September 2 2014 Latest news:
Thursday, March 20, 2014
Rock stars don’t generally conform to the established way of doing things and former Oasis frontman Liam Gallagher is certainly no exception.
Last year, the tabloid press carried reports of an apparently drunken Mr Gallagher attempting to ride on the back of a pet dog in his local watering hole, The Old White Bear, now closed, in Well Road, Hampstead.
More recently, paparazzi have been regularly snapping the 41-year-old pounding Hampstead’s streets in full athletic gear.
But it appears the Beady Eye singer has still managed to inject a non-conventional twist into his new training regime.
Mr Gallagher was recently spotted sprinting backwards up the steepest part of Hampstead Heath’s Parliament Hill, known locally as “Kite Hill”.
An onlooker, who witnessed Mr Gallagher haring up the hill, told Heathman: “I must say, I thought it was a bit rich for a millionaire rocker who sings to fans about ‘Cigarettes and Alcohol’ to be taking his fitness that seriously at the crack of dawn.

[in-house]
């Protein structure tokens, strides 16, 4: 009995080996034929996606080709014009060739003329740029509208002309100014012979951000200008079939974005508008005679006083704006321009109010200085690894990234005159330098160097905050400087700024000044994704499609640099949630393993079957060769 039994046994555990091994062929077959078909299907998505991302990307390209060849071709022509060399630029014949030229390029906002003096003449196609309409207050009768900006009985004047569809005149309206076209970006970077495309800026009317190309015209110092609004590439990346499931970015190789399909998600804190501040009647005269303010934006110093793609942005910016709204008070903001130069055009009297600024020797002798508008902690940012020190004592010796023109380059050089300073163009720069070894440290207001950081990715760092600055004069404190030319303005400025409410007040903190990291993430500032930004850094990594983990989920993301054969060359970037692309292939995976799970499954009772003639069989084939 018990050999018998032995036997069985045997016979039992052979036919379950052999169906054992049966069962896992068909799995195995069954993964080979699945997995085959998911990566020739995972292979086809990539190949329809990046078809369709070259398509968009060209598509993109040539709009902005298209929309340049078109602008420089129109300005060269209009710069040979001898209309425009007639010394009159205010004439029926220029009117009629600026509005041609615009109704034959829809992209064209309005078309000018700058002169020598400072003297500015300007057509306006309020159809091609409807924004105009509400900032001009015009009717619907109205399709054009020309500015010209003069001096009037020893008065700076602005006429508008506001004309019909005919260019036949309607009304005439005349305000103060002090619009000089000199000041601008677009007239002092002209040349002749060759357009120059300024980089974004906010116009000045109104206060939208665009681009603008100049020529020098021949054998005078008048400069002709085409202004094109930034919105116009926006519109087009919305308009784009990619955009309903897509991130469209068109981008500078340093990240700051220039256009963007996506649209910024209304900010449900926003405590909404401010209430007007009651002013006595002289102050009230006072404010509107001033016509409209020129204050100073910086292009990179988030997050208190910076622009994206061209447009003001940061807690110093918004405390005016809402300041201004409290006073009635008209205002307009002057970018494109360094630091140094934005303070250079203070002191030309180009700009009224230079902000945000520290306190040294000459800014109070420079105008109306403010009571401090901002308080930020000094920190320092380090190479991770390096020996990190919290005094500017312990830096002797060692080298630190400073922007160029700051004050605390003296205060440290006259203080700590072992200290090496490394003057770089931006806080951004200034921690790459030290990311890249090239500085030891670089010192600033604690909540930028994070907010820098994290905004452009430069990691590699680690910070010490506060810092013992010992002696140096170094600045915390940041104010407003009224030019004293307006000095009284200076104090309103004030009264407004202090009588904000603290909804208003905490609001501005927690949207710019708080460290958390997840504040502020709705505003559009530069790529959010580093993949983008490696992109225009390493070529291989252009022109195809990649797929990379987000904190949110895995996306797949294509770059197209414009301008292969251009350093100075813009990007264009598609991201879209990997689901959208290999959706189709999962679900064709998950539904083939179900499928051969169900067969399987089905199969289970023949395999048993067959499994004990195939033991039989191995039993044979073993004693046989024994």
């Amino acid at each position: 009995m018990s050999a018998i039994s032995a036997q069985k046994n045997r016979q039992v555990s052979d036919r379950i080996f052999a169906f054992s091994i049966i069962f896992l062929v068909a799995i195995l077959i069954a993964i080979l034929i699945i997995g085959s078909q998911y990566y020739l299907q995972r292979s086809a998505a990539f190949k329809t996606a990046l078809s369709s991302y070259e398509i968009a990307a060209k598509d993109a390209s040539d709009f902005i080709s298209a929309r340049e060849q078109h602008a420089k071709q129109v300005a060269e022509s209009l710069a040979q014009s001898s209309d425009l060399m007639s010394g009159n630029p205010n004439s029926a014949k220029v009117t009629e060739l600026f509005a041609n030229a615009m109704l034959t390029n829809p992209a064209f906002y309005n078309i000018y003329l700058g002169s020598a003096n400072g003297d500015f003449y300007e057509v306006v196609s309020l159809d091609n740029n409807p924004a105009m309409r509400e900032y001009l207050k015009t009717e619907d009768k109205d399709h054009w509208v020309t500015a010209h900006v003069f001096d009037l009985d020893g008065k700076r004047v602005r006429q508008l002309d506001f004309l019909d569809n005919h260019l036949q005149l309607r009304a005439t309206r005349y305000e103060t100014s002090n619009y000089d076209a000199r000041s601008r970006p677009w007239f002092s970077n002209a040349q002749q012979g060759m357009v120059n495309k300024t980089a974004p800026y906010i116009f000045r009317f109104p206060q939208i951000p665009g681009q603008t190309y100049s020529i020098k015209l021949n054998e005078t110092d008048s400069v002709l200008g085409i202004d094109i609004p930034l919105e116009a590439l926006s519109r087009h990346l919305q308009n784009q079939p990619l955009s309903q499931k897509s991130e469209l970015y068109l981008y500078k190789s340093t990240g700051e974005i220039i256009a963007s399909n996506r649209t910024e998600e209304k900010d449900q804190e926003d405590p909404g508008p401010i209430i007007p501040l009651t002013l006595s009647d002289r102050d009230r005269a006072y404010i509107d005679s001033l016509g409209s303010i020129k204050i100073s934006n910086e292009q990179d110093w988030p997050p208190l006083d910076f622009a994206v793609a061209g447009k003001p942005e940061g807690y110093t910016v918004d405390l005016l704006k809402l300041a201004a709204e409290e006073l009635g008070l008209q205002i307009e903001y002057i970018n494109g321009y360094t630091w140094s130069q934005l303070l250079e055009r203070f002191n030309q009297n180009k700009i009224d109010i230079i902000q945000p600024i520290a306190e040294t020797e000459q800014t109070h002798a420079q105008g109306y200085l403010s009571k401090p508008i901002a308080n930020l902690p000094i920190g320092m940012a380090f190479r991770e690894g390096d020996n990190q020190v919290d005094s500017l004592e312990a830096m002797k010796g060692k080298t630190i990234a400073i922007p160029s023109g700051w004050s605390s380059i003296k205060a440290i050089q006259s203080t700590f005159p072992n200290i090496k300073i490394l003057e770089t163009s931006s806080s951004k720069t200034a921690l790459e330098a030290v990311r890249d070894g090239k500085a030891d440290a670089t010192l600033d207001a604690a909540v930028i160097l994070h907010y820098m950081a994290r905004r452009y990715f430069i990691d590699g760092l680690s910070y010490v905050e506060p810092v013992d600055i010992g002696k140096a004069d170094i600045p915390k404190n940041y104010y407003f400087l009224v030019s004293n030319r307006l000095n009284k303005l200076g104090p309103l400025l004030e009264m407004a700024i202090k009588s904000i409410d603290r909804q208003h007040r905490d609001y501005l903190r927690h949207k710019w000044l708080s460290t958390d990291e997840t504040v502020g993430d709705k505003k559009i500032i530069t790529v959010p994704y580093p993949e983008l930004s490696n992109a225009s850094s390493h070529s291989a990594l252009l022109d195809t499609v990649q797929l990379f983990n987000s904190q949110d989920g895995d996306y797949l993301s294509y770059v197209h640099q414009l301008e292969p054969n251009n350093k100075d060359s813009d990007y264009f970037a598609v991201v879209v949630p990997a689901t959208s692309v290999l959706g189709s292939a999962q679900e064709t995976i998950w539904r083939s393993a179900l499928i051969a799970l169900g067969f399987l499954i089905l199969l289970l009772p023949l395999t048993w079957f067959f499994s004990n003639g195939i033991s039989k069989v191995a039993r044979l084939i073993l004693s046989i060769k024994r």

“Mind you, he did manage to retain the ‘frontman sneer’, even while running backwards.”
The image of a veteran rock and roll star sprinting manically up a hill in reverse is certainly an amusing one.
However, the act of backwards running, aptly also known as retro running, is well-known for its physical benefits among fitness aficionados.
Jason Doggett, who runs personal training company Muddy Plimsolls, told Heathman: “Running backwards is a common practice amongst athletes and sportspeople. It’s useful for a variety of sports, notably football, that require multi-directional movement.
“Perhaps Liam’s sharpening up his soccer skills?”
Personal trainer Rupert Hambly, who works with a number of clients on the Heath, agreed that Mr Gallagher, an avid Manchester City fan, could be using retro running to sharpen up his football skills.
He said the rocker could also expect to considerably strengthen his quadriceps.
“If you’re running up a hill backwards that’s going to be very hard on the quads,” said Mr Hambly. “I wouldn’t suggest people do it unless they really want to run a lot.”